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Shockwaves of the Bhutto Assassination

by Epi Fabonan

The Bhutto assassination, though merely a domestic affair of Pakistan, sends a lot of shockwaves throughout the Middle East and South Asian politico-economic arena. These shockwaves should not be ignored for they hold the key to the possible mastermind in her assassination.

Shockwave 1: The Afghanistan Factor
Afghanistan has always been a key factor in Pakistani politics and vice versa. Whatever happens in Pakistan affects the politi-economic situation in Kabul. We have seen a resurgence of the Taliban in the south of Afghanistan, fueled by the halted joint US-Pakistan operations against the Al Qaeda and the Taliban. A destabilized Pakistan could mean a blow to the on-going war against terrorism in Afghanistan. Without Pakistan, US forces cannot deal with the Taliban more effectively. The Taliban are mostly Pashtun and have their roots in Pakistan. If Pakistan will become engrossed in a domestic problem, less focus will be given over the Taliban thus giving them more time to refurbish their losses and regain control over their lost territories. They could be involved in the assassination in some way because if Bhutto comes back to power, that could mean more support for the war on terrorism by Pakistan and more losses for the Taliban.

Shockwave 2: The Sunni-Al Qaeda Factor
The on-going sectarian violence in the MidEast between Sunnis and Shiites is another possible key to the Bhutto assassination. Osama bin Laden has just released a new internet message urging Sunnis to continue to fight those who support the American occupation in the MidEast. Since the war on terror began, the Sunnis and the Al Qaeda has been engrossed over the possibility of a Shiite dominance in the region -- from Iraq to Pakistan. If Bhutto (a Shiite herself) wins the elections in Pakistan come 2008, it could mean a blow to both Sunnis and the Al Qaeda, as a strong Shiite political blockade forms composed of Iraq, Iran and Pakistan.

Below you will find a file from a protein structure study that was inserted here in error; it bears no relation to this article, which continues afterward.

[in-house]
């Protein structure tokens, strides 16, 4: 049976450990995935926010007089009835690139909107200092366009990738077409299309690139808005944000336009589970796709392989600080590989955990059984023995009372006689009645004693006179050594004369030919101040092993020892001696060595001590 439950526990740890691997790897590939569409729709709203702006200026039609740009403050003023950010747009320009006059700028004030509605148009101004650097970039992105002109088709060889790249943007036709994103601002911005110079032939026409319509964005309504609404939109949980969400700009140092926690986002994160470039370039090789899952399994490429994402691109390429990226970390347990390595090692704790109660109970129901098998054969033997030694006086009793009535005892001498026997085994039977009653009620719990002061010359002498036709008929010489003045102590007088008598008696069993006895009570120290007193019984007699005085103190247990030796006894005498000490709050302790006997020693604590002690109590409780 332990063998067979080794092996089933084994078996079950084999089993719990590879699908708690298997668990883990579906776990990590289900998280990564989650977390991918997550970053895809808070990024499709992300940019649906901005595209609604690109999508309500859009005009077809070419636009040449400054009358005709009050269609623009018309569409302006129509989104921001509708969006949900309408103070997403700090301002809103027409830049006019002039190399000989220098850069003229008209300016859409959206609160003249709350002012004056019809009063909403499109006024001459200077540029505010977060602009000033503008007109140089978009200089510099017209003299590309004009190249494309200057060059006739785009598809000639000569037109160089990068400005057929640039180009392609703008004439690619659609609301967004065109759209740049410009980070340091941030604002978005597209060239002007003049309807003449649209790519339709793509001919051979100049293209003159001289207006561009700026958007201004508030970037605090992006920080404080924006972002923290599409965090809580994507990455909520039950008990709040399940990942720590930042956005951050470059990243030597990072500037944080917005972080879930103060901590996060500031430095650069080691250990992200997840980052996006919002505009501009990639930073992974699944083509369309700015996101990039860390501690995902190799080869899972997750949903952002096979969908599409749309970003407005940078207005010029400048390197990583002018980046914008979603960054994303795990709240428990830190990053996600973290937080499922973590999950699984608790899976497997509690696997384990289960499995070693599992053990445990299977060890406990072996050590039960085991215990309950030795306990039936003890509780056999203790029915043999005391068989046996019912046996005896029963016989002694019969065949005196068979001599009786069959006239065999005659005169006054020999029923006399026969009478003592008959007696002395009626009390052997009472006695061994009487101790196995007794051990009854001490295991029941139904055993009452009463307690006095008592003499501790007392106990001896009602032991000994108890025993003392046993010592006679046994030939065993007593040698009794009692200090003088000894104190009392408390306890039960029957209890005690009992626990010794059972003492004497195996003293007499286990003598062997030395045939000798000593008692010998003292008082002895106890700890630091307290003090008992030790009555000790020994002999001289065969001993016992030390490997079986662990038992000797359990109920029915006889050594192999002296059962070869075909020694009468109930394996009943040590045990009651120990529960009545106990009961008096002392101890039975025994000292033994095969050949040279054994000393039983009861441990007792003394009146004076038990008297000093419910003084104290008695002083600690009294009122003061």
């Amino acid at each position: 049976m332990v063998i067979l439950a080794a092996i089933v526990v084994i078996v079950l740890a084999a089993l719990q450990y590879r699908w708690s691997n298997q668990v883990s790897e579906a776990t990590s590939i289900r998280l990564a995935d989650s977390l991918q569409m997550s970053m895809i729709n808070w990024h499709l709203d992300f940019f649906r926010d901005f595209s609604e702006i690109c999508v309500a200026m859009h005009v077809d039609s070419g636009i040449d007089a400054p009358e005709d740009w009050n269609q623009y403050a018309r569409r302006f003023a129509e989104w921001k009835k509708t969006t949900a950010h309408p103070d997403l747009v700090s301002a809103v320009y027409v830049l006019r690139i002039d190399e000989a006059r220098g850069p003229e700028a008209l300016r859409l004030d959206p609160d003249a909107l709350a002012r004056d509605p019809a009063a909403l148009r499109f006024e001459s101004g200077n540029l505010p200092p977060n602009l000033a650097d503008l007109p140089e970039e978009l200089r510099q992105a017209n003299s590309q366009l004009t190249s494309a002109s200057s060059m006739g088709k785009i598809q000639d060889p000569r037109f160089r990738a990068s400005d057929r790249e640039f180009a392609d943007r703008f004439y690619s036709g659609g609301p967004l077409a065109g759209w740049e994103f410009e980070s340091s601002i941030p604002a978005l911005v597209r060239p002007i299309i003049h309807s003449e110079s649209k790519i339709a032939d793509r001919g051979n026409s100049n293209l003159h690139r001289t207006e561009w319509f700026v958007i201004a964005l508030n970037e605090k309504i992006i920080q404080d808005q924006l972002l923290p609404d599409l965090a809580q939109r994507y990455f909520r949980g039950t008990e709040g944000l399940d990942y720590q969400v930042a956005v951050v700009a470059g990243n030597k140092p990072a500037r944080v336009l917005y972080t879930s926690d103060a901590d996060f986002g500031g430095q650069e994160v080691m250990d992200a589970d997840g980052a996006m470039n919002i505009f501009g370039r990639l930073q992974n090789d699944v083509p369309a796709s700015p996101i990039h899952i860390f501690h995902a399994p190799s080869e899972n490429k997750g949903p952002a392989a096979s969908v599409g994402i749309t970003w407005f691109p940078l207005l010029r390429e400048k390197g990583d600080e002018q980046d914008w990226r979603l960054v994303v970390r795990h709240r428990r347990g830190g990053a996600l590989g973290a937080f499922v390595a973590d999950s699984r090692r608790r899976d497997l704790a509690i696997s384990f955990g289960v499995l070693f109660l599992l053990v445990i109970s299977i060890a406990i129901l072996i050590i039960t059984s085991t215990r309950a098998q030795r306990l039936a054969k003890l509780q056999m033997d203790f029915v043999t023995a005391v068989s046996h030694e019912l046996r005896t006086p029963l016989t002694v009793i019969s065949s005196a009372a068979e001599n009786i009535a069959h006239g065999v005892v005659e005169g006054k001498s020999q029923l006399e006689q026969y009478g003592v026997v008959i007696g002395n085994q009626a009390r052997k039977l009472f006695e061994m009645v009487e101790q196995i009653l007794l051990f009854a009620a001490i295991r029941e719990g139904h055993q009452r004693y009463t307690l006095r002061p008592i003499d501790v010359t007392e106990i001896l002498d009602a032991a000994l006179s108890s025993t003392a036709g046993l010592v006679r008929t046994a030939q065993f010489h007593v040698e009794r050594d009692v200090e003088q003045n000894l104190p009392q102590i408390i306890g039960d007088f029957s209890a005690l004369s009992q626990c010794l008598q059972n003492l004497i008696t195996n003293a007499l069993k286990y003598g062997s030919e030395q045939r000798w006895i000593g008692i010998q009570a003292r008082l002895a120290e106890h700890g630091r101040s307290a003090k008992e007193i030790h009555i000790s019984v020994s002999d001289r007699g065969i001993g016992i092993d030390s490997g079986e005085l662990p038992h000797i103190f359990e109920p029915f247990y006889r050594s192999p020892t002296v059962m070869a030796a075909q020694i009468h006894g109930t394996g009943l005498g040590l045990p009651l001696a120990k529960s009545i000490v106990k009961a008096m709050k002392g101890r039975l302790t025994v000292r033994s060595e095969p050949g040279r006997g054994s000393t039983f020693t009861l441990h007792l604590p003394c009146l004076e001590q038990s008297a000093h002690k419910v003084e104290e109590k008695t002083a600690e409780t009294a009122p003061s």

Shockwave 3: The Musharaff Factor
The current regime of President Pervez Musharaff is also thought to be behind Bhutto's assassination. This is not impossible. Musharaff has been in power since 1998 thru the military coup that installed him. For almost ten years, he proved to be the strongman of Pakistan, a somewhat caudillo type of leader thru his all-out support of the war on terror. Musharaff will not let such legacy be trampled by a Shia and most especially by a woman. Another factor could also be Bhutto's contempt for the so-called muhajirs or Indian Muslims, who fled to Pakistan during the partition of 1947. Musharaff himself is a muhajir (considered a third class citizen in Pakistan). The Bhutto assassination, therefore, could also be a class struggle rather than a struggle for political power.

And while these shockwaves could provide the key to the Bhutto assassination respectively, it could be that these events could have been working hand-in-hand and not individually. A combination of two or all of these factors meant the death of democracy in Pakistan in the image of Benazir Bhutto.